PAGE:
Despite this arrangement, Malaysia considers itself non-aligned, but has increasingly found itself caught between superpowers China and the United States, in those nations’ quest for dominance in Southeast Asia. Other nations in the region are in a similar bind.

Hishammuddin said he would have to “tread carefully” to try and balance the “two major powers” and that was “not any easy thing” to do. He did not invoke any names but invoked ASEAN.

“Our strength is not when we are alone, our strength is when the 10 ASEAN member countries unite to ensure the position and security of the region be defended,” Hishammuddin said.

Split within bloc

The AUKUS deal, however, has exposed a divide in the regional bloc, Southeast Asian affairs analyst Richard Heydarian remarked.

“The AUKUS deal has clearly shown that there is NO ASEAN position,” Heydarian said on Twitter.

“This is not a monolithic region, with Indonesia and Malaysia predictably throwing neutralist affectations, Vietnam (and likely Singapore too) quietly welcoming it, and the Philippines openly BACKING it!”

Another regional analyst, Oh Ei Sun, said Malaysia preferred to maintain a working strategic relationship with China, “despite China’s frequent incursion into what Malaysia considers to be its territorial waters” in the South China Sea.

“Malaysia would increasingly have to rethink its position straddling the intersection between AUKUS and an increasingly assertive China, particularly in the SCS,” Oh, a senior fellow at the Singapore Institute of International Affairs, told BenarNews.

One such recent intrusion, according to Kuala Lumpur, was the May 31 overflight by 16 Chinese military planes into Malaysia’s maritime airspace over South China Sea waters near Borneo.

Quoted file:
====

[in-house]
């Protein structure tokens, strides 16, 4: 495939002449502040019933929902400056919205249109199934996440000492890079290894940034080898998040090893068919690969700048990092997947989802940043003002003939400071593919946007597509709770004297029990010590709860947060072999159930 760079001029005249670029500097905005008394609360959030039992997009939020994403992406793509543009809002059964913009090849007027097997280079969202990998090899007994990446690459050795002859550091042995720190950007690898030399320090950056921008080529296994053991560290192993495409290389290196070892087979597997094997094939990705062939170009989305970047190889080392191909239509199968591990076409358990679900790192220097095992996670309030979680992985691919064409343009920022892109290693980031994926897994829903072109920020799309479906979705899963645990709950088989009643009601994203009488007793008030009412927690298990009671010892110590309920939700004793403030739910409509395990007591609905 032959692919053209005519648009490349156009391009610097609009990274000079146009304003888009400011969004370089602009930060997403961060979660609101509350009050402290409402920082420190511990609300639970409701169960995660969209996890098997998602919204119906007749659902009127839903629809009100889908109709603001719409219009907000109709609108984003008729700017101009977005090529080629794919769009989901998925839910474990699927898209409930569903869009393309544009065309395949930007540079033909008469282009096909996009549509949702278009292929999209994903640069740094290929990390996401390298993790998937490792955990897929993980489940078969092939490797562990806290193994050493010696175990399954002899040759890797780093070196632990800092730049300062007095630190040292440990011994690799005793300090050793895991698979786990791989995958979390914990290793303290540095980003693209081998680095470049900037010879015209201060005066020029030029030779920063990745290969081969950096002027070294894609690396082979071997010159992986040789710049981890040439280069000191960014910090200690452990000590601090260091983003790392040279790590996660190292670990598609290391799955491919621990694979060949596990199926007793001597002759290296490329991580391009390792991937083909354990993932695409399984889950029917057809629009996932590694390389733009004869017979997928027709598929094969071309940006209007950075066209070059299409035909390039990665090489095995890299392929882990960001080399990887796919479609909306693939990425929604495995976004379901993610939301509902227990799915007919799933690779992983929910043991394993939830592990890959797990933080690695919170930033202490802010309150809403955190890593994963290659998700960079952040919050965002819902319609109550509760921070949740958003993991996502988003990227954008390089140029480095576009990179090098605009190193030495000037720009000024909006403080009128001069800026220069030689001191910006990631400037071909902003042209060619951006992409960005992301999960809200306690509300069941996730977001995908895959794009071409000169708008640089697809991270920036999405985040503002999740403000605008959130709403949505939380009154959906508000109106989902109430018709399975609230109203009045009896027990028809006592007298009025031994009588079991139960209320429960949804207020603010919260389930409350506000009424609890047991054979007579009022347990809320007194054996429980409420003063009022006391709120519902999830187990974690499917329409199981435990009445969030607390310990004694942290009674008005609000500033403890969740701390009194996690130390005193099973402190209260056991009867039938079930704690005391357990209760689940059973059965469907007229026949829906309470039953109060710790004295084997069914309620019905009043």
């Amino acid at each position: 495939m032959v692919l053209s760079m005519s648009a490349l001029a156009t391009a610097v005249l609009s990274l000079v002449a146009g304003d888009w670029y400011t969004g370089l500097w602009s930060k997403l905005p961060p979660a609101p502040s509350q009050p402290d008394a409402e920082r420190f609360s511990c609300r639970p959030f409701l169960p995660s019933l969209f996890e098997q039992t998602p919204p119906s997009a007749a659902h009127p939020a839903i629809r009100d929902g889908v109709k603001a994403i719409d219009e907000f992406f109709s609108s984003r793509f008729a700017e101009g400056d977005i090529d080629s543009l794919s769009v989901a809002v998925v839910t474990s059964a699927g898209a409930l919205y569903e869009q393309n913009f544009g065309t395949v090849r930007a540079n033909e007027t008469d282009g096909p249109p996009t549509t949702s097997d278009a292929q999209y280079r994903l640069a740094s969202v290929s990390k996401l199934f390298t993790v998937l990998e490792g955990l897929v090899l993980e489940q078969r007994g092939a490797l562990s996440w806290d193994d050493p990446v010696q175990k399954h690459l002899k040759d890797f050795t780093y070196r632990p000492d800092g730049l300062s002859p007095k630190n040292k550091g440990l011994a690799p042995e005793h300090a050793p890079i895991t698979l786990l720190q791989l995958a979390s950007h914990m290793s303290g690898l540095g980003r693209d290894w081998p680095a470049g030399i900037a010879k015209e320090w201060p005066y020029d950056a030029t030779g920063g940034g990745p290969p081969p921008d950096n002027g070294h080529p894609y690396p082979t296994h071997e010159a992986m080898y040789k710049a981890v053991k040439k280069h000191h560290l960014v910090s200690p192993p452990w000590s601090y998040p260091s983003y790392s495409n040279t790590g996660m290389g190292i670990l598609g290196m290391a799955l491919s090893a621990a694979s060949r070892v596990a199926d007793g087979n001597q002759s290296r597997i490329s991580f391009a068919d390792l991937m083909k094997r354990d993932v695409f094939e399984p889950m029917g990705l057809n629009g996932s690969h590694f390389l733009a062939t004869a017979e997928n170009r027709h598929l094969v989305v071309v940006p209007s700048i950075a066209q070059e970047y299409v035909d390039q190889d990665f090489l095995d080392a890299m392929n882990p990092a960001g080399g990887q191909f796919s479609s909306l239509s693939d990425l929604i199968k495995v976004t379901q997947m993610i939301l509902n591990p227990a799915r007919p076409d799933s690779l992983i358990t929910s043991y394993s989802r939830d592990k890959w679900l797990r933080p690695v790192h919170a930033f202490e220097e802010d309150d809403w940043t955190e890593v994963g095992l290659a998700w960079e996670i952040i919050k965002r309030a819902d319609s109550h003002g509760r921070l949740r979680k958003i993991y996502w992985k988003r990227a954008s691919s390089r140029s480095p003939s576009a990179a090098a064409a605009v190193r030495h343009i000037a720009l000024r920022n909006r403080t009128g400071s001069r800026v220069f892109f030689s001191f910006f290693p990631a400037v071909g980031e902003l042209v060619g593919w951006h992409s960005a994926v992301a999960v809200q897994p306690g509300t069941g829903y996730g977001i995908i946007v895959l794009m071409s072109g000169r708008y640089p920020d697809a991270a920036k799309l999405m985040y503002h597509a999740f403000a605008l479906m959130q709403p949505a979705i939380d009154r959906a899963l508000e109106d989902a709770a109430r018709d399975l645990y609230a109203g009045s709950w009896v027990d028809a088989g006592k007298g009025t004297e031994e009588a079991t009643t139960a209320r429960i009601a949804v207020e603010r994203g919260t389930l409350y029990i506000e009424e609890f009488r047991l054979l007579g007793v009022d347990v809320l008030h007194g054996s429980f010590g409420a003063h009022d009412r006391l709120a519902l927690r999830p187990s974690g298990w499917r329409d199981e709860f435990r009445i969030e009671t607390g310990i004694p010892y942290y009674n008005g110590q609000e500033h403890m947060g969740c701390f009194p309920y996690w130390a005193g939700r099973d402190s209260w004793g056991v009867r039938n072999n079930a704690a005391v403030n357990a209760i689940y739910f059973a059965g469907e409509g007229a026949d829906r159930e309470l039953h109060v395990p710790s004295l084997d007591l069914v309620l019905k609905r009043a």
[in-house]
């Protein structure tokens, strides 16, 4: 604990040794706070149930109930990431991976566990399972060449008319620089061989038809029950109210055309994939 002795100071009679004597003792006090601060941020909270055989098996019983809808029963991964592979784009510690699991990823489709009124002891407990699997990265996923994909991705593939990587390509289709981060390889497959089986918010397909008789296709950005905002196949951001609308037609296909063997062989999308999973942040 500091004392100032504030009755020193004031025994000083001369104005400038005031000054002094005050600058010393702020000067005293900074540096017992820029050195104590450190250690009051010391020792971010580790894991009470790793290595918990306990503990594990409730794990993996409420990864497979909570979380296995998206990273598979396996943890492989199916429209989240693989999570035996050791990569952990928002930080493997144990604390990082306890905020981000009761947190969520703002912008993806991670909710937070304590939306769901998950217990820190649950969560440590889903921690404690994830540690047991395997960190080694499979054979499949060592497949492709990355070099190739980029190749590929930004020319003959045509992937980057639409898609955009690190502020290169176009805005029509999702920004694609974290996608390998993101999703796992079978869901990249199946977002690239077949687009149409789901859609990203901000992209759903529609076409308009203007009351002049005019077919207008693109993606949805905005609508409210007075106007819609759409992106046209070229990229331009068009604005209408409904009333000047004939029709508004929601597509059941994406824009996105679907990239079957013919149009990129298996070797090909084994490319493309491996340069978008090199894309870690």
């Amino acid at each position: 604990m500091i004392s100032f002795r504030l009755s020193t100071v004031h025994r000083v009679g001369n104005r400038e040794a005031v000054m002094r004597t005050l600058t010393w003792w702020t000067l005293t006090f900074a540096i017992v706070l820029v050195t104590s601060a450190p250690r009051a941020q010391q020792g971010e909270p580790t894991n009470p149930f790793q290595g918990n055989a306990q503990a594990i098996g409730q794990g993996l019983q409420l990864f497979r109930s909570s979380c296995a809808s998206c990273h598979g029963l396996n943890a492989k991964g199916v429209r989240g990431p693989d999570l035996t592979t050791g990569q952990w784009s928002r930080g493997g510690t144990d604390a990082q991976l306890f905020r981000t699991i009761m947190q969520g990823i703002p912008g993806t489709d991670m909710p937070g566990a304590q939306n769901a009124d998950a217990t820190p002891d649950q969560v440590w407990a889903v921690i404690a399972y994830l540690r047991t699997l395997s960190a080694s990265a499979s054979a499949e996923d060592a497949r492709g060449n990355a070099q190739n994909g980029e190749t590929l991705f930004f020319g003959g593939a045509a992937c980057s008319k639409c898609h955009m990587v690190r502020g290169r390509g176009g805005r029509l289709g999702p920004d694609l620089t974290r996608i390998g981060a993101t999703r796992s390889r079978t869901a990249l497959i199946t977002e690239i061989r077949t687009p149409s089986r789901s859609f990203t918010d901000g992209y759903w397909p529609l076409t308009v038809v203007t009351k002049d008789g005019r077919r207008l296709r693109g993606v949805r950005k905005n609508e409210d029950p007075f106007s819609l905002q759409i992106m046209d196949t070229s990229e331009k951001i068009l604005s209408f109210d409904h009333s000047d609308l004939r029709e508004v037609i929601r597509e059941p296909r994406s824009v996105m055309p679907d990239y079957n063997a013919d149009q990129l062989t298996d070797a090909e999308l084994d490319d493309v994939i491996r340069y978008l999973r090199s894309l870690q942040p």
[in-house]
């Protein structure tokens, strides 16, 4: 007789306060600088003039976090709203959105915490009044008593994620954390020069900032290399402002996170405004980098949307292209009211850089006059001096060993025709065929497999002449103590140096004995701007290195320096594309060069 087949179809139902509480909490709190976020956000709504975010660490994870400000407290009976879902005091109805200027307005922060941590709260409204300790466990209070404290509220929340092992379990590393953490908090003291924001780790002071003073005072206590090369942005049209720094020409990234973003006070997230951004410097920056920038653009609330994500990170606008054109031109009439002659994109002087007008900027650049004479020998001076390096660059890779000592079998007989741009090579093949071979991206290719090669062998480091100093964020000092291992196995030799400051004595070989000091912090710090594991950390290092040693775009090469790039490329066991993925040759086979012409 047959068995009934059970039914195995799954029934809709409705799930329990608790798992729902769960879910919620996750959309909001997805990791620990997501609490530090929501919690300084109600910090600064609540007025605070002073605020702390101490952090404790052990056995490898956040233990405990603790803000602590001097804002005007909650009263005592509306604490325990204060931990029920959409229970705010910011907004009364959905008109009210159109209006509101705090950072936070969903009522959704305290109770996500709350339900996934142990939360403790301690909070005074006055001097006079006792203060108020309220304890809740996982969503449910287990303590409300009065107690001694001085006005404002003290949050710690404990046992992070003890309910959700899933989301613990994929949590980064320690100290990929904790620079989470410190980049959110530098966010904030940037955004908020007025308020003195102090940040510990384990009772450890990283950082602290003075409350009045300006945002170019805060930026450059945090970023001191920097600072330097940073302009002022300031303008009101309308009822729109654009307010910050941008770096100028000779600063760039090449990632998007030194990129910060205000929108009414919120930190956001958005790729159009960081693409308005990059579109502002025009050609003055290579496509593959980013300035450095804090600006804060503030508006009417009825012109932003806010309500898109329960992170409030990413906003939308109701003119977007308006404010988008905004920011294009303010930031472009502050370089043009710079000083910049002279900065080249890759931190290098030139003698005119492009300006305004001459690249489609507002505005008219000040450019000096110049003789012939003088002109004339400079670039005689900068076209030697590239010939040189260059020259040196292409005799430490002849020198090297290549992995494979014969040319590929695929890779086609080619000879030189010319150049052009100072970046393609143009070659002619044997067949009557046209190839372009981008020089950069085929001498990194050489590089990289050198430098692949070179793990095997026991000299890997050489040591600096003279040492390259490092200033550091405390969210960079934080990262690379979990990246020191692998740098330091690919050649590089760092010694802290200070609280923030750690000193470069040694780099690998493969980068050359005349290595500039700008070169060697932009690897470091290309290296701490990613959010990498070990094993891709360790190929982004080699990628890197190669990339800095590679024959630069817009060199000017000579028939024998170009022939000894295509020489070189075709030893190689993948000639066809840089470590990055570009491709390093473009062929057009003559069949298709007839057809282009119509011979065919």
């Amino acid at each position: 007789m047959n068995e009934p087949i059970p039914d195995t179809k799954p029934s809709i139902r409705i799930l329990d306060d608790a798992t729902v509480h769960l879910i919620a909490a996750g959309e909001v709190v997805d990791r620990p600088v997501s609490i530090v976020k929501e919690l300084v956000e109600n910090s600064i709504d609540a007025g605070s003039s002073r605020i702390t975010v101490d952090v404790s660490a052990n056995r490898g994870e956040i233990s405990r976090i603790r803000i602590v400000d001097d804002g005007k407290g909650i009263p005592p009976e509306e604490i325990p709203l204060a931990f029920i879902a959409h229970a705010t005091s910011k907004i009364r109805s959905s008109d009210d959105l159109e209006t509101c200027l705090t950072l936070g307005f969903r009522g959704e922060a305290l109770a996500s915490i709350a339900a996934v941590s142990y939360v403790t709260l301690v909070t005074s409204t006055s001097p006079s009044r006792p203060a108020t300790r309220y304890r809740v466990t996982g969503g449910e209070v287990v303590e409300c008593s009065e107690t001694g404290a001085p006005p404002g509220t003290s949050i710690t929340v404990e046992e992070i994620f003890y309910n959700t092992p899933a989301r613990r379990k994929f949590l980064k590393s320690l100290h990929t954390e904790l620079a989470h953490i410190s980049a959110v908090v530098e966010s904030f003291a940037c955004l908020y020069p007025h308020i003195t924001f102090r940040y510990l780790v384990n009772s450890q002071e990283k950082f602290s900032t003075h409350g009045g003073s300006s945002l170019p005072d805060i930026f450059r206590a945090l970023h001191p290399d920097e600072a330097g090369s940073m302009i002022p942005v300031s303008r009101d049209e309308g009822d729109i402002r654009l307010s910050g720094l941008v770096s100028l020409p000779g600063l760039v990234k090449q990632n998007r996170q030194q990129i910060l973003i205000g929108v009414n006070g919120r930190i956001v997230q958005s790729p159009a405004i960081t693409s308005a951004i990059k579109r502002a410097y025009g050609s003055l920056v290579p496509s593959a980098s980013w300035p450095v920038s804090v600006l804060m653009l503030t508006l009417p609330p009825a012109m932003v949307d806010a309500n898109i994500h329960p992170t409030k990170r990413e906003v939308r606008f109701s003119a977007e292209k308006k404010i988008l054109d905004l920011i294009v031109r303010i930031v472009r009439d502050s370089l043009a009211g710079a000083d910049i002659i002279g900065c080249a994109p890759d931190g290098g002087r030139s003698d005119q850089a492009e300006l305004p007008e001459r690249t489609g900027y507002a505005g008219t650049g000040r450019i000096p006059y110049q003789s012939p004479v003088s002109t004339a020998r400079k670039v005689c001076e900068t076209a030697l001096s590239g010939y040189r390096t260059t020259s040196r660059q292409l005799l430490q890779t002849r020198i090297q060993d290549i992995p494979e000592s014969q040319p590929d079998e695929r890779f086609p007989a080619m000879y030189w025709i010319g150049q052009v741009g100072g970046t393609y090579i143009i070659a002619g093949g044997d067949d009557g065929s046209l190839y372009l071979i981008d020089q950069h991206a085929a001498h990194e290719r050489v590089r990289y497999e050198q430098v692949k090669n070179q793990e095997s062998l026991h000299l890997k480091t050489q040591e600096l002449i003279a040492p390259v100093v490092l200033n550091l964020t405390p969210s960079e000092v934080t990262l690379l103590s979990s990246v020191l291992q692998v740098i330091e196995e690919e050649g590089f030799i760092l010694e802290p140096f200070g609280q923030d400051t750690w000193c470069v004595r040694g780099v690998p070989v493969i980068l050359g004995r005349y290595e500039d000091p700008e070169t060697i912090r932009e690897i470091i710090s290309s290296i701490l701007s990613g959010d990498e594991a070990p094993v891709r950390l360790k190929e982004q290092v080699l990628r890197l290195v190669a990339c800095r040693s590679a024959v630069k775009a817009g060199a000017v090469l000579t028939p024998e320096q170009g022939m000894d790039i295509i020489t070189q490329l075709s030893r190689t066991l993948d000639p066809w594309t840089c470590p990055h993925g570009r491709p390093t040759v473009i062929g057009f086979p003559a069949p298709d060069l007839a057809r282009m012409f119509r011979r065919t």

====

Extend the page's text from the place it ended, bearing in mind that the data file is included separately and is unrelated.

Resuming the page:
Last year, Kuala Lumpur said that Chinese coastguard and navy ships had intruded into Malaysian waters in the disputed waterway 89 times between 2016 and 2019. These Chinese ships often stayed in the area despite Malaysia’s navy telling them to leave, the Malaysian government said.

Malaysia is “in no position whatsoever to feel happy or unhappy about the AUKUS deal, as it does not unequivocally align itself to the U.S.-led coalition,” Oh said.

However, Malaysia would send a message that it no longer is non-aligned if its defense minister consults with China about the trilateral pact, according to Azmi Hassan, an expert in geopolitical strategy.

“For Malaysia to consult China … it creates an uneasy atmosphere as China is not a member of the AUKUS pact, and instead is the potential target of the pact,” Azmi told BenarNews.

“The perception would be that Malaysia sided with China. It is very inappropriate.”

Reported by BenarNews, an RFA-affiliated online news service.

Source : Radio Free Asia More